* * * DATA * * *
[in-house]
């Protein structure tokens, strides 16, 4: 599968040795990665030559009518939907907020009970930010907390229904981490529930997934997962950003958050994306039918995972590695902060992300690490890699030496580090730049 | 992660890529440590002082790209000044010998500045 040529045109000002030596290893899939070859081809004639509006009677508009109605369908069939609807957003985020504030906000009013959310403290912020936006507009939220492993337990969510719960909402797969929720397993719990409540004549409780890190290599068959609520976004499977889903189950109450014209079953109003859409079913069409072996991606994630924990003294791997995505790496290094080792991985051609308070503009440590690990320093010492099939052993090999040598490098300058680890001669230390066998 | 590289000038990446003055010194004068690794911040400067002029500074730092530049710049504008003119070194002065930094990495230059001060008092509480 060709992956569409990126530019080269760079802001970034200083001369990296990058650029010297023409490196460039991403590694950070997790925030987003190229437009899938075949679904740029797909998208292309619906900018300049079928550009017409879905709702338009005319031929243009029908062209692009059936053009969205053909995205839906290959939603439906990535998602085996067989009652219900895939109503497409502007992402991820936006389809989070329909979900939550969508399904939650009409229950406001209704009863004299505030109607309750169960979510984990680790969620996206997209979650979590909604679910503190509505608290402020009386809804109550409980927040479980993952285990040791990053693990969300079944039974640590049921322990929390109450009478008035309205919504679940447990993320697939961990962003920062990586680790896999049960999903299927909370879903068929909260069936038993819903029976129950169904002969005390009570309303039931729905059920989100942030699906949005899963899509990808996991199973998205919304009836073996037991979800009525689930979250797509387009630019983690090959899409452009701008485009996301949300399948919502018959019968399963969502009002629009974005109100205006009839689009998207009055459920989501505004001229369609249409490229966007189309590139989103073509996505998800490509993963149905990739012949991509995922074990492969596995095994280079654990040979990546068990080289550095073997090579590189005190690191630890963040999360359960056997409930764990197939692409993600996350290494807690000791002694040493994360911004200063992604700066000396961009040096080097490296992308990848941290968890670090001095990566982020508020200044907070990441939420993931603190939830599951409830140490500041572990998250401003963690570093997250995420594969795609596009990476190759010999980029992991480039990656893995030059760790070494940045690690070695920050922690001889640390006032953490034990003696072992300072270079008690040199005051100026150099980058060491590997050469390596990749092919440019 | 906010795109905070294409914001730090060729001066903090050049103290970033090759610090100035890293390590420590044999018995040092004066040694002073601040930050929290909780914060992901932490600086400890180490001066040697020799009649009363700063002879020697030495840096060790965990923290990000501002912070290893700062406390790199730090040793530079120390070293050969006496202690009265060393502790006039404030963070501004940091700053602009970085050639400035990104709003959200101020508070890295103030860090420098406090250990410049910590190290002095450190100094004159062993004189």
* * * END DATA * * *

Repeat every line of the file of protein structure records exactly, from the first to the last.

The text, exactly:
[in-house]
């Protein structure tokens, strides 16, 4: 599968040795990665030559009518939907907020009970930010907390229904981490529930997934997962950003958050994306039918995972590695902060992300690490890699030496580090730049 | 992660890529440590002082790209000044010998500045 040529045109000002030596290893899939070859081809004639509006009677508009109605369908069939609807957003985020504030906000009013959310403290912020936006507009939220492993337990969510719960909402797969929720397993719990409540004549409780890190290599068959609520976004499977889903189950109450014209079953109003859409079913069409072996991606994630924990003294791997995505790496290094080792991985051609308070503009440590690990320093010492099939052993090999040598490098300058680890001669230390066998 | 590289000038990446003055010194004068690794911040400067002029500074730092530049710049504008003119070194002065930094990495230059001060008092509480 060709992956569409990126530019080269760079802001970034200083001369990296990058650029010297023409490196460039991403590694950070997790925030987003190229437009899938075949679904740029797909998208292309619906900018300049079928550009017409879905709702338009005319031929243009029908062209692009059936053009969205053909995205839906290959939603439906990535998602085996067989009652219900895939109503497409502007992402991820936006389809989070329909979900939550969508399904939650009409229950406001209704009863004299505030109607309750169960979510984990680790969620996206997209979650979590909604679910503190509505608290402020009386809804109550409980927040479980993952285990040791990053693990969300079944039974640590049921322990929390109450009478008035309205919504679940447990993320697939961990962003920062990586680790896999049960999903299927909370879903068929909260069936038993819903029976129950169904002969005390009570309303039931729905059920989100942030699906949005899963899509990808996991199973998205919304009836073996037991979800009525689930979250797509387009630019983690090959899409452009701008485009996301949300399948919502018959019968399963969502009002629009974005109100205006009839689009998207009055459920989501505004001229369609249409490229966007189309590139989103073509996505998800490509993963149905990739012949991509995922074990492969596995095994280079654990040979990546068990080289550095073997090579590189005190690191630890963040999360359960056997409930764990197939692409993600996350290494807690000791002694040493994360911004200063992604700066000396961009040096080097490296992308990848941290968890670090001095990566982020508020200044907070990441939420993931603190939830599951409830140490500041572990998250401003963690570093997250995420594969795609596009990476190759010999980029992991480039990656893995030059760790070494940045690690070695920050922690001889640390006032953490034990003696072992300072270079008690040199005051100026150099980058060491590997050469390596990749092919440019 | 906010795109905070294409914001730090060729001066903090050049103290970033090759610090100035890293390590420590044999018995040092004066040694002073601040930050929290909780914060992901932490600086400890180490001066040697020799009649009363700063002879020697030495840096060790965990923290990000501002912070290893700062406390790199730090040793530079120390070293050969006496202690009265060393502790006039404030963070501004940091700053602009970085050639400035990104709003959200101020508070890295103030860090420098406090250990410049910590190290002095450190100094004159062993004189």